Were you one of the Twitter users granted extra linguistic real-estate in the past few weeks? Are you reveling in the new 280 character limit, or did you ignore the bonus and continue writing 140 character tweets?
Emotions were high after CEO Jack Dorsey announced the change on September 26. Some users were pleased but more were outraged. A few of them even seized on Dorsey's announcement itself to make their point:
Explaining the new initiative, Dorsey cited differences in language character density around the world (Chinese and Korean often communicate the same idea in far fewer characters than English) and the original, but now irrelevant, technical constraints of the SMS messaging system. He further defended the change by noting that users had long been tweeting images of text to get around the 140 character limit.
It's hard to argue with any of these justifications, except that they overlook a hidden value of Twitter — that its original constraint provides a near-perfect workout for innovation and problem-solving.
Artists have long understood that limitations, even arbitrary ones, foster creativity. A restriction of syllables and meter give us the condensed emotion of Haiku
the cicada's cry
drills into the rocks
and Shakespeare's distinctive rhythm:
Now is the winter of our discontent
Made glorious summer by this sun of York;
And all the clouds that lour'd upon our house
In the deep bosom of the ocean buried.
Now are our brows bound with victorious wreaths;
Our bruised arms hung up for monuments;
Our stern alarums changed to merry meetings,
Our dreadful marches to delightful measures.
(Richard III, Act 1, Scene 1)
In art, the ailing Henri Matisse, on losing the ability to paint at his easel, turned to cutting shapes from paper. To Matisse's surprise, this necessary limitation released him to imagine forms, color combinations, and design that he had never thought of before. And in music, the strict rules of canon and fugue inspired Johann Sebastian Bach, in the final creative phase of his life, to compose some of his most daring and celebrated works.
Innovation in business can benefit equally from constraint. In their 2014 book "Frugal Innovation: How to Do More With Less," Navi Radjou and Jaideep Prabhu argue for a new approach to innovation in Western countries. Frugal innovation (Jugaad in Hindi) models what people and companies in developing economies are good at — making the most of limited resources when bringing new products or services to the market. In the book and in Radjou's TED Talk the authors profile Western businesses that have found success by creating more, and better, with less:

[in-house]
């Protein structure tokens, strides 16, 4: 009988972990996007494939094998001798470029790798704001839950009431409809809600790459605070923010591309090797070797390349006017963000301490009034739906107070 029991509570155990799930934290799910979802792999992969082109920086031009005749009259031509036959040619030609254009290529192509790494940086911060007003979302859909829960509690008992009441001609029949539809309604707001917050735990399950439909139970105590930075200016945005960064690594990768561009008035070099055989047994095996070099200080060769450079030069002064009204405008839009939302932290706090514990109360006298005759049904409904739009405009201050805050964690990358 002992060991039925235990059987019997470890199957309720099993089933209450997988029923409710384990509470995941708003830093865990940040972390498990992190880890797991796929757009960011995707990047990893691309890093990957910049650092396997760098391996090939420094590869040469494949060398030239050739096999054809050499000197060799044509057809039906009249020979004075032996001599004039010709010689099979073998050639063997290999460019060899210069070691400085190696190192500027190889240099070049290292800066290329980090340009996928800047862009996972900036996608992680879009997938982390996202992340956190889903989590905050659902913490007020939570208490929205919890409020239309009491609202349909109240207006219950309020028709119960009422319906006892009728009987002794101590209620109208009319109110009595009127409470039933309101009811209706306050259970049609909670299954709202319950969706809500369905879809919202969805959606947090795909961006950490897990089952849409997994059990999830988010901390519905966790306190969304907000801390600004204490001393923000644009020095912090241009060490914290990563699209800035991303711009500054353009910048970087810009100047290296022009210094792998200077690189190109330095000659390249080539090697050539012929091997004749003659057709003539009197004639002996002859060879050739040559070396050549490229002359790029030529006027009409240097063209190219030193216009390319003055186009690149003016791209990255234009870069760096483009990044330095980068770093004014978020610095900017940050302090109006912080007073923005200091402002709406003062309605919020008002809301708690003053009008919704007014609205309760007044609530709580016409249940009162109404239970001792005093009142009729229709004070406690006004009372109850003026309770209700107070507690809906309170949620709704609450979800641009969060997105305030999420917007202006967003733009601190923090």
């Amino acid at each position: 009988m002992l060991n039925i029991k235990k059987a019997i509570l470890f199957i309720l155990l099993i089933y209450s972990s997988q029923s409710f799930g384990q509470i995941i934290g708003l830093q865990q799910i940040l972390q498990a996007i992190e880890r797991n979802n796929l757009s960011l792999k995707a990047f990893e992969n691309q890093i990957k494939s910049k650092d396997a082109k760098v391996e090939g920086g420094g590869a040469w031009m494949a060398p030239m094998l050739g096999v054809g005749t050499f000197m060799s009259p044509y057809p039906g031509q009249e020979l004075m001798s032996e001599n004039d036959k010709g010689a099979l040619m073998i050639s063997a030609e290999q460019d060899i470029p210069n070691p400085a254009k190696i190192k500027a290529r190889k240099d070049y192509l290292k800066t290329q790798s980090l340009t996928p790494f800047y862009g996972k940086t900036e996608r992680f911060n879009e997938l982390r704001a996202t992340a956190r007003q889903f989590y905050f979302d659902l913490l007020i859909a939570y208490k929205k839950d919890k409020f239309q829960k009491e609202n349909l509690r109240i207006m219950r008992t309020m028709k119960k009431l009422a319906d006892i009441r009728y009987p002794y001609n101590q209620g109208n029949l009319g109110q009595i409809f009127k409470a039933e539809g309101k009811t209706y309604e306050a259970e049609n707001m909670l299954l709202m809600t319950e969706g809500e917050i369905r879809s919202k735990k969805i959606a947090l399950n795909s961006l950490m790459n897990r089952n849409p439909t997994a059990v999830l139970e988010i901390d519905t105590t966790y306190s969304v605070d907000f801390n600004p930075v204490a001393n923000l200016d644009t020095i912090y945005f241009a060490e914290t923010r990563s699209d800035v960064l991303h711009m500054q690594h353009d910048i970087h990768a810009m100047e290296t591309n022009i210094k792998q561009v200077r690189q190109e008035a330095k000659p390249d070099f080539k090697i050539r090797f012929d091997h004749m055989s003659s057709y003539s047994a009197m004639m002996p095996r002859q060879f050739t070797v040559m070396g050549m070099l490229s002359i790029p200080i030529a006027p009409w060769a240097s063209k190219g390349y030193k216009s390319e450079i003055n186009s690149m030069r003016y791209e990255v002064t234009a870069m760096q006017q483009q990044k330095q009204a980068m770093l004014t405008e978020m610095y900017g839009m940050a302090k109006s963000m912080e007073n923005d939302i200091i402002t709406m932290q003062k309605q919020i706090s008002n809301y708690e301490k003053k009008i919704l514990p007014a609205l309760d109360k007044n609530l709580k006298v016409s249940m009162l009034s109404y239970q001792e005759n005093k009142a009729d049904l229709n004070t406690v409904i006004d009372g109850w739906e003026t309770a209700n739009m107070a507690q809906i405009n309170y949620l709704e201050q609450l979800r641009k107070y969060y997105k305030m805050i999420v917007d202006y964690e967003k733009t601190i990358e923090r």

- Renault designed its Dacia line of cars for developing markets, but the appeal of its simplicity, reliability, and pricing model have made it one the lowest priced and most popular automobile brands in Western Europe.
- Over the last ten years, the pharmaceutical giant GlaxoSmithKline has transformed its R&D structure by focusing on smaller and simpler projects with a culture that limits bureaucracy and rewards direct communication.
- Be-Bound has a frugal solution to the problem of global internet access. This silicon valley company supplies technology and applications that allow people on the most basic 2G cellular networks to get online and engage with the world.
It's usually easier to throw more resources (people, money, time) at a problem than to examine and re-examine the problem itself. The challenge to frugal innovation in the developed world is leveraging constraints when they are purely optional. But like any change of outlook or habit, the more you practice the better you get. That's where Twitter's character limit shines.
Every time you work to fit your message into 140 characters or less you train your brain to engage the challenge of distilling your message to its essence. Weighing the relative importance of words when composing a Tweet is practice for making the most of limitations in life and business.
Like a mantra, the repeated discipline of crafting a keen 140 character tweet, shouldn't be a burden, but a welcome reminder of what we can produce with the most limited resources.
Less is more.
Published here on Forbes.com
October 31, 2017